FFRF, others seek to dissolve State Dept. commission
A new State Department body should be disbanded, the Freedom From Religion Foundation and close to 200 other organizations urged in a letter. Hundreds of former officials, academics and activists have also signed on to the July letter originating with Human Rights First.
FFRF and all these groups and individuals are calling on Secretary of State Mike Pompeo to dissolve the recently announced Commission on Unalienable Rights.
“We object to the commission’s stated purpose, which we find harmful to the global effort to protect the rights of all people and a waste of resources; the commission’s makeup, which lacks ideological diversity and appears to reflect a clear interest in limiting human rights, including the rights of women and LGBTQI individuals; and the process by which the commission came into being and is being administered, which has sidelined human rights experts in the State Department’s own Bureau of Democracy, Human Rights and Labor,” the letter states. “We urge you to immediately disband this body.”
The commission’s shortcomings start with its title, the letter points out.
“We view with great misgiving a body established by the U.S. government aimed expressly at circumscribing rights through an artificial sorting of those that are ‘unalienable’ and those to be now deemed ‘ad hoc,’” says the letter. “These terms simply have no place in human rights discourse. It is a fundamental tenet of human rights that all rights are universal and equal.”
And the composition of the entity does little to inspire confidence.
“The commission clearly fails to achieve the legal requirement that a federal advisory committee ‘be fairly balanced in its membership in terms of the points of view represented and the functions to be performed,’” asserts the letter. “The commission’s chair and members are overwhelmingly clergy or scholars known for extreme positions opposing LGBTQ and reproductive rights, and some have taken public stances in support of indefensible human rights violations.”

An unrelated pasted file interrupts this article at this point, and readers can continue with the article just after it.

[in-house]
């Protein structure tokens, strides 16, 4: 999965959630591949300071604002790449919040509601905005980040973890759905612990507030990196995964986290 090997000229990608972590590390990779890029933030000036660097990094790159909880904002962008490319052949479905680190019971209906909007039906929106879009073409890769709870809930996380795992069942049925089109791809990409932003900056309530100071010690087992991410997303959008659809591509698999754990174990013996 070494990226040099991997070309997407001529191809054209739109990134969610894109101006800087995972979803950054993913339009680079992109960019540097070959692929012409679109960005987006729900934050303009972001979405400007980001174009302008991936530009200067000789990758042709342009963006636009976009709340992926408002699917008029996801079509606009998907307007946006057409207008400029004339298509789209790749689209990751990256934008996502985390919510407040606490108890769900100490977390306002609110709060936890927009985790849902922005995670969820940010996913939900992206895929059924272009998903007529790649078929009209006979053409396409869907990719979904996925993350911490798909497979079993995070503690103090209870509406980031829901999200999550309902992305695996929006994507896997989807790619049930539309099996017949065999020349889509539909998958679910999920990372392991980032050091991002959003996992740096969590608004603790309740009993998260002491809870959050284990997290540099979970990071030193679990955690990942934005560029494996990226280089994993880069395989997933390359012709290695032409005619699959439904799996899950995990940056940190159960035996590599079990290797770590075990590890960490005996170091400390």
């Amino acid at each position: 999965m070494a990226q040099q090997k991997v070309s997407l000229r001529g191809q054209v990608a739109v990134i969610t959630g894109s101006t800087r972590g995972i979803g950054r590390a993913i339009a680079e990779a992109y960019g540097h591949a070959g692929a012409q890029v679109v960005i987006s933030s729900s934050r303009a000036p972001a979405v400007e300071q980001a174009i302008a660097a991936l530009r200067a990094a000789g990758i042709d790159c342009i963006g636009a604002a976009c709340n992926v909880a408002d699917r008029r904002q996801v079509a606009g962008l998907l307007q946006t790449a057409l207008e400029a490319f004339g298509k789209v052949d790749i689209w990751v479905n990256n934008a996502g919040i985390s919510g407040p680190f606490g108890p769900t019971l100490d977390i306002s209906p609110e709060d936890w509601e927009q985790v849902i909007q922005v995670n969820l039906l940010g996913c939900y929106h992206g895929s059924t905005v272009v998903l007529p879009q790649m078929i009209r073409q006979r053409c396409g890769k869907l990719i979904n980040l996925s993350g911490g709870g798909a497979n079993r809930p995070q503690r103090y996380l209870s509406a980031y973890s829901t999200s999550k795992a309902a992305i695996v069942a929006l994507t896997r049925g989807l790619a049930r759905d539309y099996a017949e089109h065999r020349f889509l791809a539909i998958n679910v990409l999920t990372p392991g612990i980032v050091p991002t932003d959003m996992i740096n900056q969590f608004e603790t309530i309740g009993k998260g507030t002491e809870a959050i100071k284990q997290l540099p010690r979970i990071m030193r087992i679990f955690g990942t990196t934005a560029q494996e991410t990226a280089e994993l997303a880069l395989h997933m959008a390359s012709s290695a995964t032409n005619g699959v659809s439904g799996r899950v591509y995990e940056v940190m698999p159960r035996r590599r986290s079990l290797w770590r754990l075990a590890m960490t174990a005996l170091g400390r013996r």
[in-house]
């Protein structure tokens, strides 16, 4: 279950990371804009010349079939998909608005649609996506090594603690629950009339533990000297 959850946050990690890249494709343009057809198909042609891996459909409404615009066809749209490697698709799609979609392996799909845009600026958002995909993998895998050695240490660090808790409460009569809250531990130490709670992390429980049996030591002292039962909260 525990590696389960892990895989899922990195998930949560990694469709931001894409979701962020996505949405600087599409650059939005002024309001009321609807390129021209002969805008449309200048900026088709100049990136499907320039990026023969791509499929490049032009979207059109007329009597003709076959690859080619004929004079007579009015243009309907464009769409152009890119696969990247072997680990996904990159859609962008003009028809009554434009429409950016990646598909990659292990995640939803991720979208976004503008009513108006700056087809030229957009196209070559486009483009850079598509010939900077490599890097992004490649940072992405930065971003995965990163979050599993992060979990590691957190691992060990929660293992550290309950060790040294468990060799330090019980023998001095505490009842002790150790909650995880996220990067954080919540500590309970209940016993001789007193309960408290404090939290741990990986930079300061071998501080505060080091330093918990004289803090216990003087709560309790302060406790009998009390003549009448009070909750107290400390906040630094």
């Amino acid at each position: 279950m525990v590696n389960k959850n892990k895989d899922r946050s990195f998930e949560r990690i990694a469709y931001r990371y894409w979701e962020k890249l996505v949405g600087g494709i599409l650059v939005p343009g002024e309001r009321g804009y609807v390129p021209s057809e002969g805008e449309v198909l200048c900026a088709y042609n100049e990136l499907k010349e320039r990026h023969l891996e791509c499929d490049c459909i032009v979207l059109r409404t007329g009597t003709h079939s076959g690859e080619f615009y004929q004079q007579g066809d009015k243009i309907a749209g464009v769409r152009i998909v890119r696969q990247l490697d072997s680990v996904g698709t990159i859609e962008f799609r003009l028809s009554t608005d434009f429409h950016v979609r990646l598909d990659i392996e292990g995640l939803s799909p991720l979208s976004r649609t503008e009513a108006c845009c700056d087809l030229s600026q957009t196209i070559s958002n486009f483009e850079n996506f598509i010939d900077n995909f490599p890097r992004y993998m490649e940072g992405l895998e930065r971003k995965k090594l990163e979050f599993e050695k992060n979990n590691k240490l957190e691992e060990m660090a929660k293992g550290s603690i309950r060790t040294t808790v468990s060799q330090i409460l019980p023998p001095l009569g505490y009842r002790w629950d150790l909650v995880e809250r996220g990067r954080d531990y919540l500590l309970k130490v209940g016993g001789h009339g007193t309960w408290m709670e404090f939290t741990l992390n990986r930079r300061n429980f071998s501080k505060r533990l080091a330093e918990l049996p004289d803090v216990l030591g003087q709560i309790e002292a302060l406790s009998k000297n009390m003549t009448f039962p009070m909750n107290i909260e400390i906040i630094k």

FFRF and the other groups strongly advise that “taxpayer resources should simply not be wasted on this commission,” since “its findings will have no weight or ability to redefine human rights.”
The joint letter, released July 23, has received coverage in major media outlets.
FFRF has been ahead of the curve when it comes to the “Commission on Unalienable Rights,” getting wind of it in June and immediately asking for records on the body, which FFRF awaits. FFRF has been concerned from the outset that the group will redefine human rights through the Christian nationalism that the secretary of state promotes.
“The distinctive mark of Western civilization is the belief in the inherent worth of human beings, with the attendant respect for God-authored rights and liberties,” Pompeo said in May. This conflation of “God-given rights” and “human rights” seems to be a hallmark of the commission.
In a speech to a Wichita congregation in 2015, Pompeo, the then-Kansas congressman, shared his worldview: “To worship our Lord and celebrate our nation at the same place is not only our right, it is our duty.”
He also exposed his Christian fundamentalism in stating, “America had worshipped other gods and called it multiculturalism.” Pompeo concluded by describing politics as “a never-ending struggle . . . until the rapture.”
FFRF’s Director of Strategic Response Andrew L. Seidel has explained, “This language is worrisome. The Founders, Thomas Jefferson in particular, focused on human rights, not Pompeo’s ‘God-given rights.’”
The Freedom From Religion Foundation is more than happy to join in the call for the Commission on Unalienable Rights to be shut down.